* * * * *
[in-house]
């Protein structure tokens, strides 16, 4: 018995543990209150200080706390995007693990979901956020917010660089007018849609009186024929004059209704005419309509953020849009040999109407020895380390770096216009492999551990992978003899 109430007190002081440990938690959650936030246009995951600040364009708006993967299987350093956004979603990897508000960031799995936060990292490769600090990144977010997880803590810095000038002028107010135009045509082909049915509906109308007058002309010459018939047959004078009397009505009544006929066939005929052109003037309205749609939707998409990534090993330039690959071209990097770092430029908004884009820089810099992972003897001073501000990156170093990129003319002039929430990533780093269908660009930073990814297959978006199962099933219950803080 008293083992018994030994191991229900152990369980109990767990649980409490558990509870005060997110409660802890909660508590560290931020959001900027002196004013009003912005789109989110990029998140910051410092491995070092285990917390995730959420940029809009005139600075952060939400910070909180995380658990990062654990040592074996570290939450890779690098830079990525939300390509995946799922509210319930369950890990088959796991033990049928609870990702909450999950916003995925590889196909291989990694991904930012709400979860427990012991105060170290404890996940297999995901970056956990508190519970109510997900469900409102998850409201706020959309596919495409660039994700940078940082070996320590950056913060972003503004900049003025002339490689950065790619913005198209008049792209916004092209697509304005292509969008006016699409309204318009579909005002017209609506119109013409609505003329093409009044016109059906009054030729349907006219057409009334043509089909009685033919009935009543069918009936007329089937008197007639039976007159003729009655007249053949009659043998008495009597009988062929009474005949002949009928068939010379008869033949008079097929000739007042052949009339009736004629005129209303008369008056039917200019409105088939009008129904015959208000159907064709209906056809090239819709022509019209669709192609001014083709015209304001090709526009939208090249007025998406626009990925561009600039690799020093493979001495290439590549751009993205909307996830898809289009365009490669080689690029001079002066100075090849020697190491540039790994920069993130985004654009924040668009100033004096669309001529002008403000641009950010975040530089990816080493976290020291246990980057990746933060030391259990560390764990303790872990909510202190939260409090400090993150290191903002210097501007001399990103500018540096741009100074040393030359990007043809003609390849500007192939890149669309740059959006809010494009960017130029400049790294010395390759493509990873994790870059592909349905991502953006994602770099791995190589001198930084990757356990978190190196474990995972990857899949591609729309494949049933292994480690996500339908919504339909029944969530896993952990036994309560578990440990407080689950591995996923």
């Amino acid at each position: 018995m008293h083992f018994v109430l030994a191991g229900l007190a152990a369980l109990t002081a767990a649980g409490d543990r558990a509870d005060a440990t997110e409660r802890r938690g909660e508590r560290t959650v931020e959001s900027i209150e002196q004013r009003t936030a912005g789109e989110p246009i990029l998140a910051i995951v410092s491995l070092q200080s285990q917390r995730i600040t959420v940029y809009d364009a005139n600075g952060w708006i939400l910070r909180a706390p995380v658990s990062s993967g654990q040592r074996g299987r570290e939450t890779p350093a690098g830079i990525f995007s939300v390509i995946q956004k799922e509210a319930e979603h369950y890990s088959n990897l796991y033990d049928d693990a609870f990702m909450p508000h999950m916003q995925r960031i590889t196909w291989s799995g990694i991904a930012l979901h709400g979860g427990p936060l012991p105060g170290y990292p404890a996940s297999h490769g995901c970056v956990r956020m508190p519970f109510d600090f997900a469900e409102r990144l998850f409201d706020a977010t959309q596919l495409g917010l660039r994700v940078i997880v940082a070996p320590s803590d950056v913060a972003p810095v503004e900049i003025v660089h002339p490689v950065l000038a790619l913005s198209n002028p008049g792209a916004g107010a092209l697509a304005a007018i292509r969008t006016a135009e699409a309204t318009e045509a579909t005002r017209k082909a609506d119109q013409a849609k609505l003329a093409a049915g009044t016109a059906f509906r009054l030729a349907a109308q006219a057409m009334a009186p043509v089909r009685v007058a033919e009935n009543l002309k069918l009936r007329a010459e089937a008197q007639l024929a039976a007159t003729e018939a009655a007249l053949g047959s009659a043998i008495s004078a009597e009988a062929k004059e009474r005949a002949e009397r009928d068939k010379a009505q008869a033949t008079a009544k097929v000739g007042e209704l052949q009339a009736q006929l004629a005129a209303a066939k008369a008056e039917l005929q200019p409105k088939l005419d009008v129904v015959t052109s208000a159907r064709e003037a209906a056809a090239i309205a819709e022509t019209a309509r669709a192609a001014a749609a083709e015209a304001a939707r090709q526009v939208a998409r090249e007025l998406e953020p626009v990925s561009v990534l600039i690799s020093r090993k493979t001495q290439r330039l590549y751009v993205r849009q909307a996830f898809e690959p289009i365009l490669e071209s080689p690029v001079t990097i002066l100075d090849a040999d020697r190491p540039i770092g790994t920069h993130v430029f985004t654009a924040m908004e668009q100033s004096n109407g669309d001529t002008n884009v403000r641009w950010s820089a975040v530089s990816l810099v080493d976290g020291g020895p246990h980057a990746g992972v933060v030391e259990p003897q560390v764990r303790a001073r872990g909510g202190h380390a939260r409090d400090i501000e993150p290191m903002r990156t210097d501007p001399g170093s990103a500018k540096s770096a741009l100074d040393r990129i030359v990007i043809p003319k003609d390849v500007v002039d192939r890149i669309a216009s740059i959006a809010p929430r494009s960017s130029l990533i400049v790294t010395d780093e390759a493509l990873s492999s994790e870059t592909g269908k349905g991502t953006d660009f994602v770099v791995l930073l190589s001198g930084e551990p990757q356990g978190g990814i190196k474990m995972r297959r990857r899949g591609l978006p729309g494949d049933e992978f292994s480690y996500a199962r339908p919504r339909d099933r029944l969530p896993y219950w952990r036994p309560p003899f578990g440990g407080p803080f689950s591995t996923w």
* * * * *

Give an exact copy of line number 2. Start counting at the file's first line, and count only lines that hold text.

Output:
């Protein structure tokens, strides 16, 4: 018995543990209150200080706390995007693990979901956020917010660089007018849609009186024929004059209704005419309509953020849009040999109407020895380390770096216009492999551990992978003899 109430007190002081440990938690959650936030246009995951600040364009708006993967299987350093956004979603990897508000960031799995936060990292490769600090990144977010997880803590810095000038002028107010135009045509082909049915509906109308007058002309010459018939047959004078009397009505009544006929066939005929052109003037309205749609939707998409990534090993330039690959071209990097770092430029908004884009820089810099992972003897001073501000990156170093990129003319002039929430990533780093269908660009930073990814297959978006199962099933219950803080 008293083992018994030994191991229900152990369980109990767990649980409490558990509870005060997110409660802890909660508590560290931020959001900027002196004013009003912005789109989110990029998140910051410092491995070092285990917390995730959420940029809009005139600075952060939400910070909180995380658990990062654990040592074996570290939450890779690098830079990525939300390509995946799922509210319930369950890990088959796991033990049928609870990702909450999950916003995925590889196909291989990694991904930012709400979860427990012991105060170290404890996940297999995901970056956990508190519970109510997900469900409102998850409201706020959309596919495409660039994700940078940082070996320590950056913060972003503004900049003025002339490689950065790619913005198209008049792209916004092209697509304005292509969008006016699409309204318009579909005002017209609506119109013409609505003329093409009044016109059906009054030729349907006219057409009334043509089909009685033919009935009543069918009936007329089937008197007639039976007159003729009655007249053949009659043998008495009597009988062929009474005949002949009928068939010379008869033949008079097929000739007042052949009339009736004629005129209303008369008056039917200019409105088939009008129904015959208000159907064709209906056809090239819709022509019209669709192609001014083709015209304001090709526009939208090249007025998406626009990925561009600039690799020093493979001495290439590549751009993205909307996830898809289009365009490669080689690029001079002066100075090849020697190491540039790994920069993130985004654009924040668009100033004096669309001529002008403000641009950010975040530089990816080493976290020291246990980057990746933060030391259990560390764990303790872990909510202190939260409090400090993150290191903002210097501007001399990103500018540096741009100074040393030359990007043809003609390849500007192939890149669309740059959006809010494009960017130029400049790294010395390759493509990873994790870059592909349905991502953006994602770099791995190589001198930084990757356990978190190196474990995972990857899949591609729309494949049933292994480690996500339908919504339909029944969530896993952990036994309560578990440990407080689950591995996923």